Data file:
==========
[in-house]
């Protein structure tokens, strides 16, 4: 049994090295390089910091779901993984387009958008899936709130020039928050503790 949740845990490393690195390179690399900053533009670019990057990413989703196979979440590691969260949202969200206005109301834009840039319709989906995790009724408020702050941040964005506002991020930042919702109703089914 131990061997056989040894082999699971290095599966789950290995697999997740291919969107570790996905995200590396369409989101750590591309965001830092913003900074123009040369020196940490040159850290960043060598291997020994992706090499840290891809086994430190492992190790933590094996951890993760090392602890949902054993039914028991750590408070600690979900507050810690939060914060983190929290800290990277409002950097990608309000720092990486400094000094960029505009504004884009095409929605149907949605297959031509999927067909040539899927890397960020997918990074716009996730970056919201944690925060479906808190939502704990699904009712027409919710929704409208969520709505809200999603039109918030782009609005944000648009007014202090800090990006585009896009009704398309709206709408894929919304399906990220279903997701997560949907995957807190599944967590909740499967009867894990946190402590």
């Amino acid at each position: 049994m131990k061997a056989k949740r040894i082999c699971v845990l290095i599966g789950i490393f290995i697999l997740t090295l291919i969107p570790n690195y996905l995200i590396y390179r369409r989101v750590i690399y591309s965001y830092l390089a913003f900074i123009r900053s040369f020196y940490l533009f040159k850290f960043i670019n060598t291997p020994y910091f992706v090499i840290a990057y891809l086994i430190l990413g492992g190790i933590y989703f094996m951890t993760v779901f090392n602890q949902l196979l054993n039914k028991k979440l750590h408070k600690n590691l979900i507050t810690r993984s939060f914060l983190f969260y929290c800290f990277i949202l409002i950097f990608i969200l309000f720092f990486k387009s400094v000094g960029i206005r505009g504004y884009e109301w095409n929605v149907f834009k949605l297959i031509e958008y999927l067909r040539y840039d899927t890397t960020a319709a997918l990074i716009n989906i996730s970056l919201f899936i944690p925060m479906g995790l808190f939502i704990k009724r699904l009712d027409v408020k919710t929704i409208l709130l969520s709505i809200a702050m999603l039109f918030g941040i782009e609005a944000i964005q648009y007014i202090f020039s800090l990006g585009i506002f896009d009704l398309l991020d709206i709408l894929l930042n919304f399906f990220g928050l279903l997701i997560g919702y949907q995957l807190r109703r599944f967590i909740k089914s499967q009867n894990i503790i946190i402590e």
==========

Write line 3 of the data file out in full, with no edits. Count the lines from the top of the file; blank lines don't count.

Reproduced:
């Amino acid at each position: 049994m131990k061997a056989k949740r040894i082999c699971v845990l290095i599966g789950i490393f290995i697999l997740t090295l291919i969107p570790n690195y996905l995200i590396y390179r369409r989101v750590i690399y591309s965001y830092l390089a913003f900074i123009r900053s040369f020196y940490l533009f040159k850290f960043i670019n060598t291997p020994y910091f992706v090499i840290a990057y891809l086994i430190l990413g492992g190790i933590y989703f094996m951890t993760v779901f090392n602890q949902l196979l054993n039914k028991k979440l750590h408070k600690n590691l979900i507050t810690r993984s939060f914060l983190f969260y929290c800290f990277i949202l409002i950097f990608i969200l309000f720092f990486k387009s400094v000094g960029i206005r505009g504004y884009e109301w095409n929605v149907f834009k949605l297959i031509e958008y999927l067909r040539y840039d899927t890397t960020a319709a997918l990074i716009n989906i996730s970056l919201f899936i944690p925060m479906g995790l808190f939502i704990k009724r699904l009712d027409v408020k919710t929704i409208l709130l969520s709505i809200a702050m999603l039109f918030g941040i782009e609005a944000i964005q648009y007014i202090f020039s800090l990006g585009i506002f896009d009704l398309l991020d709206i709408l894929l930042n919304f399906f990220g928050l279903l997701i997560g919702y949907q995957l807190r109703r599944f967590i909740k089914s499967q009867n894990i503790i946190i402590e």